As a former sales person and businessman I can assure you that people buy benefits - NOT ideas. The list above is personal benefits to Canadians for adopting a suggested Liberal policy.

There are a great set of suburban issues, which could net us votes in the next election. Let's find them. We will continue to grow this discussion in the days and weeks ahead. We will also expand the discussion to embrace the synergy which is needed with the farms which support the cities (and, yes, that is how we should always present it - the farmers "supporting" the cities - without farms the cities couldn't be).

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Annie said...

The big trouble is the NDP and The Liberals on the sides and up the middle the other words FPTP sucks

Anonymous said...

You're really onto something, here. Martin started down this road, half-heartedly, but then it died with him.

Another plank: stop the CPC's hypocritical 'stealth' tax in its tracks: all the fed. taxes on gas at the pumps above a certain threshold (indexed to core, non-gas related inflation) should be given to the municipalities for roads & bridges infrastructure.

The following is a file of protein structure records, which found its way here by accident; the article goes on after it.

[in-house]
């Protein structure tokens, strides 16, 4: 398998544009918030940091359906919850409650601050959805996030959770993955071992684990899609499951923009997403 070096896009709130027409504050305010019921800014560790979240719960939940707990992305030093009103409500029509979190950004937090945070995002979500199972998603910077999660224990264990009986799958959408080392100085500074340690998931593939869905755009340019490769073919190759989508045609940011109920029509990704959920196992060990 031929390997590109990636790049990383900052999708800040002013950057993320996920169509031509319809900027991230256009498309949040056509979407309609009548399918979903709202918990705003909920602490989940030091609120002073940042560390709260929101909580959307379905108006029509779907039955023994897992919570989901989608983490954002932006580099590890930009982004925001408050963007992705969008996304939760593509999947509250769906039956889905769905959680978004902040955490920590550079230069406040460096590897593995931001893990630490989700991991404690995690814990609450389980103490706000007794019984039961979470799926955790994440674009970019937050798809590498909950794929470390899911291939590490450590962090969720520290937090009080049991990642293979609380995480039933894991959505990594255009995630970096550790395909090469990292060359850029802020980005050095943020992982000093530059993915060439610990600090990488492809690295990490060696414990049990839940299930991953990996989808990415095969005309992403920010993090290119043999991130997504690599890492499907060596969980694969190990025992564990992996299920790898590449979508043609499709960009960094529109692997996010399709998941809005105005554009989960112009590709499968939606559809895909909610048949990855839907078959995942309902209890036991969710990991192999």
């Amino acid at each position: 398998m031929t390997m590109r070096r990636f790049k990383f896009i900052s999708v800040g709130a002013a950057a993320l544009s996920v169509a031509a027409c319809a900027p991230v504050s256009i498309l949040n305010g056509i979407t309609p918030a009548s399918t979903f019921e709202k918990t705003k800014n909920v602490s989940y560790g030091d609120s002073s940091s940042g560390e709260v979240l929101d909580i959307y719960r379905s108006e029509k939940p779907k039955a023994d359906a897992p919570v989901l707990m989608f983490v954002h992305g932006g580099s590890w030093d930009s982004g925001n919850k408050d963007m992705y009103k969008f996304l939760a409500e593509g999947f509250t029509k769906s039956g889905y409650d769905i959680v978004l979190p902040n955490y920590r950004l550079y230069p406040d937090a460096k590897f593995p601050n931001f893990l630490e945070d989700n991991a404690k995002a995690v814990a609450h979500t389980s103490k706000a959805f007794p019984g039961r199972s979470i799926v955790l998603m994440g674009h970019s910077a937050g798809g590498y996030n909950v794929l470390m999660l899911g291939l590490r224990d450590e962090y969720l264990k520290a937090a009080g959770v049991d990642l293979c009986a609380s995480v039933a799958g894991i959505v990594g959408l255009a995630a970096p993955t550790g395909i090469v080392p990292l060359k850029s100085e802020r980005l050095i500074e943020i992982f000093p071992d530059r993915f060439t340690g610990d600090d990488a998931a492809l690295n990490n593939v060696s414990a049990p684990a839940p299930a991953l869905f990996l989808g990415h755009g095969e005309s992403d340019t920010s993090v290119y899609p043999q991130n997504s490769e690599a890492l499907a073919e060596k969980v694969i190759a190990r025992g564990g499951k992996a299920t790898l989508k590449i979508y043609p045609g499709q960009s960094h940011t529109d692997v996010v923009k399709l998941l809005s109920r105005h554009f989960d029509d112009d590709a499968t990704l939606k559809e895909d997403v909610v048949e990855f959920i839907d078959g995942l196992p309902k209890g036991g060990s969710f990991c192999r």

Mark McLaughlin said...

If you Liberals do come up with good ideas you have to be ok with the government or official opposition stealing them.

It's sucks not to get all the public credit, but your grassroots supports will know who drove the change.

Reform did that all the time. The massive tax cut plan brought about in the 90's was the Liberals trying to cut Manning off at his knees. It worked in the short term, but it allows the Reformers to carve out an identity.

Dean said...

I love seeing new ideas and thing the dialogue is great but I think one of the Liberal weakness in the last couple elections was that the Liberals were seen as a big city party only (with the exception of Atlantic Canada).